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The Longest Night: The Bombing of London on May 10, 1941
     

The Longest Night: The Bombing of London on May 10, 1941

4.4 5
by Gavin Mortimer
 

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The Longest Night reveals the untold story of the horrific bombing raid that almost brought Britain to military collapse - using extensive survivors' testimony and previously classified documents to reveal just how close the Luftwaffe came to total victory. This vivid, dramatically told account depicts how fate shifted based on Hitler's mistaken belief that

Overview

The Longest Night reveals the untold story of the horrific bombing raid that almost brought Britain to military collapse - using extensive survivors' testimony and previously classified documents to reveal just how close the Luftwaffe came to total victory. This vivid, dramatically told account depicts how fate shifted based on Hitler's mistaken belief that he'd actually lost the air war over Britain - and portrays the unsurpassed, "we-can-take-it" bravery of the British people when they'd been pushed beyond all human endurance.

Editorial Reviews

Publishers Weekly
Drawing on scores of eyewitness accounts and previously classified records, British journalist Mortimer has written the first extensive account of the deadliest night of the 1940-1941 London Blitz. Believing that "terror attacks" against civilians would break "England's will to resist," the Luftwaffe began bombing London on September 7, 1940. Instead of caving in, however, the British responded with an endearing bravado. The great raid of May 10-"the savage climax to the Blitz"-severely strained that indomitable spirit. That night, the Germans sent 507 aircraft to drop 711 tons of bombs-including 86,173 incendiary bombs-on London. By dawn on May 11, London was near collapse. More than 2,000 fires blackened the sky, 11,000 homes lay in ruins and more than 3,000 people were dead or wounded. What Londoners did not know was that that night would be the last major raid against the city; the Blitz would end on May 16. While Mortimer focuses on London, he also switches the narrative seamlessly among the city's residents, the air crews at their bases in the English countryside and the Luftwaffe pilots attacking from their bases in occupied France. The author notes that the Blitz has become a clich to later generations and asks rhetorically if it has "relevance in modern London." The recent terrorist bombings in London's subways emphatically answer that question. (Oct.) Copyright 2005 Reed Business Information.
Library Journal
Fisher's book about a lesser-known aspect of the Battle of Britain, the "Dowding System," using radar for air defense, crackles with energy when describing the science behind the fledgling radar and the maneuvers of reckless pilots. Fisher (cosmochemistry & environmental sciences, Univ. of Miami; A Race on the Edge of Time) also brings about real drama in describing the back-room political struggles between Churchill and Dowding's Royal Air Force (he was head of Fighter Command) in implementing the new and misunderstood tool of war. The author follows the progression of Lord Dowding from a committed, brilliant, yet vague air force commander to his loss of the post in late 1940 and transformation into a man more interested in paranormal phenomena and communing with his dead wife. Dowding's evolution should have been a riveting thread in the narrative, but instead the reader's sense of him never gains any momentum. Not recommended. Freelance journalist Mortimer's compelling narrative of one terrible, deadly night of the London Blitz intertwines multiple eyewitness accounts throughout the intense raid by the German Luftwaffe. Mortimer (Shackleton) supplies enough of the military facts to set the stage but allows the personal stories to be the main focus of the book. With perspectives from pilots (on both sides), firefighters, teenagers, and everyday families, his composite uniquely follows these people through several hours that changed their lives. Recommended for public libraries. A prolific author of military fiction (e.g., Goshawk Squadron) and some previous nonfiction, Robinson authoritatively takes on the myths surrounding the threat of a German invasion of Britain by sea in 1940. He has a wide command of the historical facts behind much of the perpetuated conventional wisdom and systematically lays out a case for how overblown the invasion scare was. Instead of the Spitfire pilots of the RAF, heroes of the Battle of Britain, preventing Hitler from launching an attack, Robinson argues that it was always British naval power that was standing by to defend and overwhelm an invasion. His arguments are compelling, but the writing and arrangement of topics is rather choppy. For military history collections only.-Elizabeth Morris, Illinois Fire Svc. Inst. Lib., Champaign Copyright 2005 Reed Business Information.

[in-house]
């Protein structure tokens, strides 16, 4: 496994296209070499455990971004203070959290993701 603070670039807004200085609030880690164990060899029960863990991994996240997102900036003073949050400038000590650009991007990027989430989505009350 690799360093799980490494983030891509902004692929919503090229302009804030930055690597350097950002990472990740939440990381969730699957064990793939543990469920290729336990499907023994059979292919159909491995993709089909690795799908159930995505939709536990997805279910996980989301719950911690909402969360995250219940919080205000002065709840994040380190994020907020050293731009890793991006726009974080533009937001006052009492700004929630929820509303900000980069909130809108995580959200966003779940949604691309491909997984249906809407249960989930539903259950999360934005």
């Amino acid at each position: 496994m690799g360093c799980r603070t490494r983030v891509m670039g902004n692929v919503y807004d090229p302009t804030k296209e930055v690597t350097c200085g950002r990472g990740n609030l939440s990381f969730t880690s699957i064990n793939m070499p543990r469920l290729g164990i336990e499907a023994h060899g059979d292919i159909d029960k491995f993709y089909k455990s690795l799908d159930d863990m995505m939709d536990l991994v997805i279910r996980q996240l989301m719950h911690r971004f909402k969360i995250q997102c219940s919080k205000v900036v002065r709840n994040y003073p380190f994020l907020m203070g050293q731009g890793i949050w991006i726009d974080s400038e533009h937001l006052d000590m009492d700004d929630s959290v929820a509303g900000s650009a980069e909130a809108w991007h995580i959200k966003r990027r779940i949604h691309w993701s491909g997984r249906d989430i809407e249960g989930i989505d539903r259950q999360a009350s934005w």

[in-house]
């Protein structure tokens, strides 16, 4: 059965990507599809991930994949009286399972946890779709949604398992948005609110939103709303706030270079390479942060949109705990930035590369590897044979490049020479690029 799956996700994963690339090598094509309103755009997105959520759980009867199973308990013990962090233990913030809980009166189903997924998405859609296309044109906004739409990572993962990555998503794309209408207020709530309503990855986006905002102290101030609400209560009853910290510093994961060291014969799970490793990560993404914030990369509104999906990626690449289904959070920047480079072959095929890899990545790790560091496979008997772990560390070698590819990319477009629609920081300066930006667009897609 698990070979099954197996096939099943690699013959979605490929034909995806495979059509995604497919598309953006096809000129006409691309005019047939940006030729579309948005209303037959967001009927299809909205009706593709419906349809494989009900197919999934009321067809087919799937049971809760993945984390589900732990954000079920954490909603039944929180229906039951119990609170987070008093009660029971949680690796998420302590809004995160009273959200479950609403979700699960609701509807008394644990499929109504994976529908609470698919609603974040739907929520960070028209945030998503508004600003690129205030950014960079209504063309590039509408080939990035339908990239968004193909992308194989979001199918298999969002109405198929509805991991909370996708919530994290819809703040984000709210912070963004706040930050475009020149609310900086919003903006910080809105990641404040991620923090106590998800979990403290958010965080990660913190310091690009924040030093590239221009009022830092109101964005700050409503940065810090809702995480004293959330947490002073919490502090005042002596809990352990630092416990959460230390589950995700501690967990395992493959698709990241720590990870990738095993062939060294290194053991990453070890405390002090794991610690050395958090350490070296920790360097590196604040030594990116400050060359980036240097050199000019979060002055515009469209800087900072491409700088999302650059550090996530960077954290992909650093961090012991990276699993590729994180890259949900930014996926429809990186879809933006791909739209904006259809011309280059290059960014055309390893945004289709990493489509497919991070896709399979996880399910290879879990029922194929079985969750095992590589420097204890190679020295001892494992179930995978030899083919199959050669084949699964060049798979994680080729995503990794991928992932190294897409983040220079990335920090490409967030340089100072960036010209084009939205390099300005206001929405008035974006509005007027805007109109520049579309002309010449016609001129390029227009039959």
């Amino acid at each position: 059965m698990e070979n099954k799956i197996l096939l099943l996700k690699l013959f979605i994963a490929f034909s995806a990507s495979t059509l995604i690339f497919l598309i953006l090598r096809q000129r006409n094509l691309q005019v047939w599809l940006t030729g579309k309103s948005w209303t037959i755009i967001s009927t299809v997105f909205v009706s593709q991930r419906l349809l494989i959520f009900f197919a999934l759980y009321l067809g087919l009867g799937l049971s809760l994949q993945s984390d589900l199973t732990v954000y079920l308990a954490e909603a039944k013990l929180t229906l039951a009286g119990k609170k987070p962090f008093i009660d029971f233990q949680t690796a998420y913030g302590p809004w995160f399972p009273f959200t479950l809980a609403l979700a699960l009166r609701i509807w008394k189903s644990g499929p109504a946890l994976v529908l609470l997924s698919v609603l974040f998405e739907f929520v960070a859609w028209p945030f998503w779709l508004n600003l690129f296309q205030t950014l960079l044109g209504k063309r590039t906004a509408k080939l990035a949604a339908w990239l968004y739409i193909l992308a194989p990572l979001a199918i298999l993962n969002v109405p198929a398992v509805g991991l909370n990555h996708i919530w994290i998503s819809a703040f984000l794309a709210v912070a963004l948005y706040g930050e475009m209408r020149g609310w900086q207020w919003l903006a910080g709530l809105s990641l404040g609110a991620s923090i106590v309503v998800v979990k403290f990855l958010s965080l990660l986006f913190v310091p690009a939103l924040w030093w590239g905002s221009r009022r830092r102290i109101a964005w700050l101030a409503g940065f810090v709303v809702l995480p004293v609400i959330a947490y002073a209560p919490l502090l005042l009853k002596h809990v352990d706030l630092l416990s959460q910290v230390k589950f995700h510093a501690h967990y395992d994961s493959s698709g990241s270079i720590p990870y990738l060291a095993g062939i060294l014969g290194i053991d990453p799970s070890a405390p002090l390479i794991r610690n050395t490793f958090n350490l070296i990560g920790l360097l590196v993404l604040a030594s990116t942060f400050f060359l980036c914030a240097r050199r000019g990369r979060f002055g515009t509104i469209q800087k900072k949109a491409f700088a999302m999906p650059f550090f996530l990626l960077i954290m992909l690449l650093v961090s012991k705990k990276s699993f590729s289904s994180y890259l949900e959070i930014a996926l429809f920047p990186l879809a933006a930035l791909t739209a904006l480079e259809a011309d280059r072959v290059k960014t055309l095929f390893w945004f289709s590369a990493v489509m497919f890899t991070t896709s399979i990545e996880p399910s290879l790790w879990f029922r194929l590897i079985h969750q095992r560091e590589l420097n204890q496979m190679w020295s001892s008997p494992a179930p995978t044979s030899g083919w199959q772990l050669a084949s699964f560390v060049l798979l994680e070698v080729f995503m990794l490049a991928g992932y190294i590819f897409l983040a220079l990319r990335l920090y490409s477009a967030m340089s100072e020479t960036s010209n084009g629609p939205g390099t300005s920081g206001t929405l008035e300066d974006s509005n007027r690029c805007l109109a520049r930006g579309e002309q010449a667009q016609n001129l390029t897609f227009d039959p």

Kirkus Reviews
An emotionally stirring account of the single most devastating attack on London during the Blitz. Mortimer offers an engaging, down-to-the-minute retelling of May 10-11, 1941, the night hundreds of German warplanes bombed London relentlessly, threatening Britain's standing in the war. Part military history, part chronicle of survivors' memories and part moving tribute to London, the result is reminiscent of Richard Collier's The City That Would Not Die (1960), but is a captivating and important contribution in its own right. True to his journalistic roots, Mortimer opens by introducing a large cast of characters, most of whom he personally interviewed. The experiences of those who were in and around London that fateful night drive the narrative. Readers with some prior understanding of basic events and terminology of the war may have a slight advantage, though Mortimer offers great insight into the intricacies of World War II London, its population, physical layout, architecture and history, as well as the complexities of German and British warplanes and weaponry of the period. Occasional missteps (a Luftwaffe "major raid" is defined only on the final page, for example) do nothing to diminish the heartfelt testimony of survivors who, when paired with Mortimer's dramatic renderings of what Londoners and German and British military men experienced, make for compelling non-fiction. Emphasis is placed on how fear, confusion and devastation were offset by the unprecedented ways in which Londoners came together to offer assistance. Mortimer's focus is on people, but some of the most emotionally wrenching passages concern not the terrible loss of life, but the destruction of some of London'smost beloved architectural and historical treasures. Reader-friendly, informative reporting-history that reads like a novel.